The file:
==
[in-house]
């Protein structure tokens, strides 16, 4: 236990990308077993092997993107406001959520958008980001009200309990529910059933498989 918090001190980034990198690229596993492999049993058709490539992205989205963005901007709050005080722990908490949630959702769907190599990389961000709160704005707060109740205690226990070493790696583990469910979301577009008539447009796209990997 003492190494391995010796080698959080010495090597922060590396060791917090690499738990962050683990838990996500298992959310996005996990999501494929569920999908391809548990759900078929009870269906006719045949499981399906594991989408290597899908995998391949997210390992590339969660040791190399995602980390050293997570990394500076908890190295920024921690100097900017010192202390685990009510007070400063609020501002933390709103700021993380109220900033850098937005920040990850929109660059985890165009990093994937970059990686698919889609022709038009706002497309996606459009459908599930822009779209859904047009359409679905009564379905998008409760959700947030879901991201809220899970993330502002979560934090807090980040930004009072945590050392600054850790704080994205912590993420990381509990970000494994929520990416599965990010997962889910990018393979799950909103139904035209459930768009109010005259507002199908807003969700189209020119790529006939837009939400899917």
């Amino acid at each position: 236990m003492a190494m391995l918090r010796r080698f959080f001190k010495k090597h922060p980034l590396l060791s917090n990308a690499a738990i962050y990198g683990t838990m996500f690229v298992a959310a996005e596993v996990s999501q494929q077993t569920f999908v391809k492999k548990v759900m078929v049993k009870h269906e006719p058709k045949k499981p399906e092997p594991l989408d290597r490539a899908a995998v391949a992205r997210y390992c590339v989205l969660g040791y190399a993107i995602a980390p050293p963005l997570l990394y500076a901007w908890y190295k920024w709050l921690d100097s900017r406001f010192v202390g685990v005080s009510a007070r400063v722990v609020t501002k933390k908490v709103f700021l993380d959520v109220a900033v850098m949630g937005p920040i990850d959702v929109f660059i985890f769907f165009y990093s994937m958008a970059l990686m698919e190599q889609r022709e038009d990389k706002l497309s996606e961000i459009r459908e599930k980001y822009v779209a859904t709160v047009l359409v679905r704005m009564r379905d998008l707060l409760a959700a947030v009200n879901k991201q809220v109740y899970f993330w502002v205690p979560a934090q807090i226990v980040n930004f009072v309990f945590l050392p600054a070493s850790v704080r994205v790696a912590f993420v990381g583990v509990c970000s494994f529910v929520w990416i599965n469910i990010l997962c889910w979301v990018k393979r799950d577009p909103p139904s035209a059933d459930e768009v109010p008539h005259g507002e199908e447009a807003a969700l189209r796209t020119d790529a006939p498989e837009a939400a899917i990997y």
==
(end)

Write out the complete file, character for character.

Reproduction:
[in-house]
């Protein structure tokens, strides 16, 4: 236990990308077993092997993107406001959520958008980001009200309990529910059933498989 918090001190980034990198690229596993492999049993058709490539992205989205963005901007709050005080722990908490949630959702769907190599990389961000709160704005707060109740205690226990070493790696583990469910979301577009008539447009796209990997 003492190494391995010796080698959080010495090597922060590396060791917090690499738990962050683990838990996500298992959310996005996990999501494929569920999908391809548990759900078929009870269906006719045949499981399906594991989408290597899908995998391949997210390992590339969660040791190399995602980390050293997570990394500076908890190295920024921690100097900017010192202390685990009510007070400063609020501002933390709103700021993380109220900033850098937005920040990850929109660059985890165009990093994937970059990686698919889609022709038009706002497309996606459009459908599930822009779209859904047009359409679905009564379905998008409760959700947030879901991201809220899970993330502002979560934090807090980040930004009072945590050392600054850790704080994205912590993420990381509990970000494994929520990416599965990010997962889910990018393979799950909103139904035209459930768009109010005259507002199908807003969700189209020119790529006939837009939400899917």
């Amino acid at each position: 236990m003492a190494m391995l918090r010796r080698f959080f001190k010495k090597h922060p980034l590396l060791s917090n990308a690499a738990i962050y990198g683990t838990m996500f690229v298992a959310a996005e596993v996990s999501q494929q077993t569920f999908v391809k492999k548990v759900m078929v049993k009870h269906e006719p058709k045949k499981p399906e092997p594991l989408d290597r490539a899908a995998v391949a992205r997210y390992c590339v989205l969660g040791y190399a993107i995602a980390p050293p963005l997570l990394y500076a901007w908890y190295k920024w709050l921690d100097s900017r406001f010192v202390g685990v005080s009510a007070r400063v722990v609020t501002k933390k908490v709103f700021l993380d959520v109220a900033v850098m949630g937005p920040i990850d959702v929109f660059i985890f769907f165009y990093s994937m958008a970059l990686m698919e190599q889609r022709e038009d990389k706002l497309s996606e961000i459009r459908e599930k980001y822009v779209a859904t709160v047009l359409v679905r704005m009564r379905d998008l707060l409760a959700a947030v009200n879901k991201q809220v109740y899970f993330w502002v205690p979560a934090q807090i226990v980040n930004f009072v309990f945590l050392p600054a070493s850790v704080r994205v790696a912590f993420v990381g583990v509990c970000s494994f529910v929520w990416i599965n469910i990010l997962c889910w979301v990018k393979r799950d577009p909103p139904s035209a059933d459930e768009v109010p008539h005259g507002e199908e447009a807003a969700l189209r796209t020119d790529a006939p498989e837009a939400a899917i990997y």